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The Multi Asset Process 

January 2023 Market Review
Past performance does not predict future returns. You may get back less than you originally invested. Reference to specific securities is not intended as a recommendation to purchase or sell any investment.
  • January marks another step in recovery of bonds and equities
  • Federal Reserve expected to slow rates hikes but inflation persists in Europe
  • Markets take comfort from China lifting lockdown restrictions

Global financial markets resumed in January the ascent they began in October and November, having paused for breath in December. Markets had a lot to digest in 2022 – Covid, the Ukraine crisis, drought in Europe and the political disruption caused by the high turnover of prime ministers in the UK. January marked another step in the recovery.

The rallies were largely driven by hopes that pricing pressures were tamed, central banks would ease their aggressive rate hikes and even pivot, and that the global economy would avoid a hard landing.

Investors expect the Fed to slow rate hikes 

At first glance, the economic news from the US was positive. Latest data showed that US GDP beat forecasts and rose 2.9% on the year in Q4, while headline inflation fell in December to 6.5%, which was its lowest level since October 2021, thanks largely to energy prices dropping significantly. But further analysis showed that underlying demand in the economy was weak and that core inflation – regarded as a better indicator of the ‘stickiness’ of pricing pressures – rose 0.3% versus November to an annual 5.7%. Companies are cutting costs but wage demands remain high and the labour market has yet to soften enough to dampen inflation to the Fed’s 2% target.

A US fund manager commented: “Despite inflation data in December having been aligned with expectations, we still cannot conclude that inflation is dead and we are cautious about that narrative. Import prices are rising due to the weakening US dollar, amplifying the inflationary pressure. The inflation pressures are also in the services sector, mainly caused by the pent-up demand, labour shortage and increasing medical costs. The Fed pause is unlikely to happen soon.”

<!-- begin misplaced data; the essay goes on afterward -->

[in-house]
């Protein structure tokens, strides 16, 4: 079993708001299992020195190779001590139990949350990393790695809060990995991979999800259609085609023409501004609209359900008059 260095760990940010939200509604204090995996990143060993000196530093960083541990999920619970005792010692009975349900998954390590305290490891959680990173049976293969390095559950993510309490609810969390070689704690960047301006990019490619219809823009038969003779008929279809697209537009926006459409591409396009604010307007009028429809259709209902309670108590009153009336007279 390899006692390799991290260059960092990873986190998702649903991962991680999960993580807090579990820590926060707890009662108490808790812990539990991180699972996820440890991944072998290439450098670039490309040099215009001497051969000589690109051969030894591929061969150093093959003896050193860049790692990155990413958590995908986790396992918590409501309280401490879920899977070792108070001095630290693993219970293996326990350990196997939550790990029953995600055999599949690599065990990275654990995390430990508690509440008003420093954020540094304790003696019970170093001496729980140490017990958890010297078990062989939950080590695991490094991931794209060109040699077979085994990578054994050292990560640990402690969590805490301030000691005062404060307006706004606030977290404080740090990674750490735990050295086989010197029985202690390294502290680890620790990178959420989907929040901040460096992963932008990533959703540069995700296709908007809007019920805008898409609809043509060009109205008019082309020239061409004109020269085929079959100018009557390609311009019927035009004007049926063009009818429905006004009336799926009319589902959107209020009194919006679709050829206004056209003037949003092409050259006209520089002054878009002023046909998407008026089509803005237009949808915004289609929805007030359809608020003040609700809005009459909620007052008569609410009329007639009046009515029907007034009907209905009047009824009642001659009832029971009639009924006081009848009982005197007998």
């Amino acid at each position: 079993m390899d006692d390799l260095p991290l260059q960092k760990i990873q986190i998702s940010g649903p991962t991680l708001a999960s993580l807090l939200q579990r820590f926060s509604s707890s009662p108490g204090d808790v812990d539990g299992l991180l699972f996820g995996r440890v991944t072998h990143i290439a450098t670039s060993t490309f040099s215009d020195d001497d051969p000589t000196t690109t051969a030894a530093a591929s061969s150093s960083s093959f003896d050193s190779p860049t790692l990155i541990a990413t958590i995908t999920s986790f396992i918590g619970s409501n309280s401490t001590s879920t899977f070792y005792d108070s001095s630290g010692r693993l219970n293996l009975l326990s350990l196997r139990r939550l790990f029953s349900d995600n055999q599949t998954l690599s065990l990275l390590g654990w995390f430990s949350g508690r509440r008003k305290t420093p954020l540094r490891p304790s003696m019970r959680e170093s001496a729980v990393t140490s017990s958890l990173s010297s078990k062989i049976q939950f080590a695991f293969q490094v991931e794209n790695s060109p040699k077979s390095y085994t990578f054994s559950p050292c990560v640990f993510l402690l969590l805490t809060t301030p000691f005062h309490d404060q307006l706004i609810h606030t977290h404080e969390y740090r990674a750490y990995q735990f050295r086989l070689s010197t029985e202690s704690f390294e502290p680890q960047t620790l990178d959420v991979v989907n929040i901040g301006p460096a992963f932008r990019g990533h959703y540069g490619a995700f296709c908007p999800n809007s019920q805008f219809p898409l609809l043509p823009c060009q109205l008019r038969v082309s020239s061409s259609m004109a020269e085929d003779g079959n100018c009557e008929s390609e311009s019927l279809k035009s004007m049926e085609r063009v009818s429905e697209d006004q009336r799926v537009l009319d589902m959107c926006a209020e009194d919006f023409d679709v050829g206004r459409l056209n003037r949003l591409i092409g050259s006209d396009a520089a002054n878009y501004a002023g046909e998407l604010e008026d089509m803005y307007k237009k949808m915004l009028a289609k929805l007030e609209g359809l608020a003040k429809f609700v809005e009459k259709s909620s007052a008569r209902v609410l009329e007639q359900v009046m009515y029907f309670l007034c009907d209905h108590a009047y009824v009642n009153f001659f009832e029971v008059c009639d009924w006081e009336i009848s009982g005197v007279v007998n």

The Fed expects rates to peak at 5.00 to 5.25% in 2023 and stay there for the year. Investors, however, expect the rate hikes to slow and even pivot. Another US manager said: “The Fed will need to see more evidence for cooling inflation, especially in the services sector, before it pauses the hiking. We expect the cooling inflation environment will lead to a more systematic approach to central bank policy, which is positive for both the bond and equity markets.”

US growth and small caps were particularly hard hit in 2022, but US equities were led higher in January by the Nasdaq 100, closely followed by the Russell 2000. We continue to believe in the small-cap premium and that their re-rating could provide buying opportunities. US smaller companies should benefit from the same broad themes as the large cap market with additional sensitivity to domestic economic conditions.

Inflation pressures persist in Europe

Headline annual inflation was falling in the UK, too, with the rate down to 10.5% in December from 10.7% in November. But core inflation remained at 6.3%. The UK also had economic issues to worry about: the International Monetary Fund revised down its growth forecast and predicted it would be the only leading economy likely to contract in 2023.

In the Eurozone, underlying inflationary pressures persisted. The headline rate fell from 9.2% in December to 8.5% in January, but the core rate remained at the all-time high of 5.2%. A fund manager at a European private bank commented: “Although several developed economies are on track to experience further economic weakness this year, recent evidence suggests that the overall impact could be smaller than previously anticipated. Overall, we do not anticipate a collapse in global growth given the strength of labour markets within developed market economies, while Asian countries should provide support to the growth backdrop amid the Chinese reopening.”